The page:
Is there any effective way to replenish your mental energies other than sleeping? Also why do I think poorly in the morning after sleeping until I “get into gear” as it were?
Your brain cells (neurons), just like any other cells in your body, excrete metabolic wastes. During the day (or night) when you are active and awake, the brain is slightly swollen relative to when you are sleeping and this shrinks the amount of space between the gyri and sulci (mountains and valleys) of the brain. The less space, the less efficiently the cerebrospinal fluid is circulated and cleaned.
With this stagnating CSF, the metabolites being released by brain cells just hang around the cells in the brain and this affects the metabolic functions of said cells. All of this occurs until we go to sleep, where the brain shrinks and more room is made for the CSF to be circulated and the metabolites to be cleared.
So why do I think poorly in the morning after sleeping until I “get into gear” as it were?
There are a lot of factors that can affect your morning alertness, let me try and list as many relevant ones as I can.
1) Like what I’m doing now, staying up late at night, especially with a bright laptop screen prevents your brain from winding down properly and you feeling sleepy. This leads to decreased duration and quality of sleep, leading to lethargic and slow starts in the morning since your brain hasn’t had enough time to do all of its maintenance properly.
2) Sleep cycles. You enter several sleep cycles, some deep, some light. It’s very difficult to wake up during the deep parts of the cycle, but if you set a loud alarm you can overcome it, but your brain in a deep cycle isn’t ready to wake up and takes a lot of time to get into ‘fully awake’ mode, so you wake up groggy. That’s why naps sometimes make you feel worse. Use a website like sleepytime that tells you when you should get up based on when you want to sleep or when you should go to sleep based on when you want to get up.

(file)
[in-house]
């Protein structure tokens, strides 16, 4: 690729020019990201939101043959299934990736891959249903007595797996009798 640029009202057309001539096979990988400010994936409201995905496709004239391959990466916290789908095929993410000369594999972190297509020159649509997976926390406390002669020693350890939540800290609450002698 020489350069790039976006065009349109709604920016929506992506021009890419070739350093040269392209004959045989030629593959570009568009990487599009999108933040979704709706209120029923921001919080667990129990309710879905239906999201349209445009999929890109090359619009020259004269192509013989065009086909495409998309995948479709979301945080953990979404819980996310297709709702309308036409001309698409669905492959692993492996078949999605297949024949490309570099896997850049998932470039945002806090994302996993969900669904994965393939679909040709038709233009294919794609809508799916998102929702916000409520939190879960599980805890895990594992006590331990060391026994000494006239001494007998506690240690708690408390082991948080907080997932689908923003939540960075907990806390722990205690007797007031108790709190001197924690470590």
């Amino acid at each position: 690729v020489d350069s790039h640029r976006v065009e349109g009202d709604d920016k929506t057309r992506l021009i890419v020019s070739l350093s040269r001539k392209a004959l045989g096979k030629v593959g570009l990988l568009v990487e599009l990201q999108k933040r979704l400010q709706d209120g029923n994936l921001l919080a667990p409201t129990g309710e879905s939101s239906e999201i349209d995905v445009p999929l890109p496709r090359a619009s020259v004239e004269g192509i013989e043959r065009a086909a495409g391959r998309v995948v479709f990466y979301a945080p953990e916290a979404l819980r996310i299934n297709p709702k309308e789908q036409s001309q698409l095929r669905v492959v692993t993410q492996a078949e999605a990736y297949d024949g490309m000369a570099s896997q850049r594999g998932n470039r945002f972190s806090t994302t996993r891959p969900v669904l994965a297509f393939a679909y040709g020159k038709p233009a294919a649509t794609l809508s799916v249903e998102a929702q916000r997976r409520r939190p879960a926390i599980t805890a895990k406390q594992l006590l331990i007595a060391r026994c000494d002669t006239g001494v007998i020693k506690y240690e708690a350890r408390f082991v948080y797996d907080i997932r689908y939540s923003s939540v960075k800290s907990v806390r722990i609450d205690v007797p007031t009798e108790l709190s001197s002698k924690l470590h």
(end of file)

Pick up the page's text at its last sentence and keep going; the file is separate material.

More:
3) You could just be talking about the natural transition period from fully asleep to fully awake, in which you can be awake but not fully with it. It takes time to switch from one to the other so you can’t just wake up and immediately be at your sharpest. Important things to do are to get out of bed and open the curtains to get some light in (the sunlight let’s your brain know it’s definitely time to get up so kicks into gear), and also things like drinking water as soon as you wake up helps too (not entirely sure why, but I assume it’s a combination of the relative coldness of the water jolting you awake as well as forcing your digestive system to work, which increases blood flow and also neural firing, again helping move towards a general state of being fully awake and functional)
4) I just watched an episode of SciShow on YouTube, which talked about teenagers and puberty, and how their circadian rhythm is actually shifted ‘ahead’ which means teenagers prefer to sleep about 2 hours later than their adult counterparts, on average. Wanting to sleep late and then being forced to wake up early might be another factor.
5) Something else. Genes, you being lazy and not sleeping, your psychological state before you go to bed (anxious about the next day instead of trying to calm yourself) may all be factors. It’s important to try and first read up on sleep issues and analyze what may be going wrong and then sticking to the solution long term, whatever it is. Although this is such hypocrisy coming from me, it’s 4am right now and I’m still typing, but screw it, these are my last summer holidays so I’m enjoying them damn it.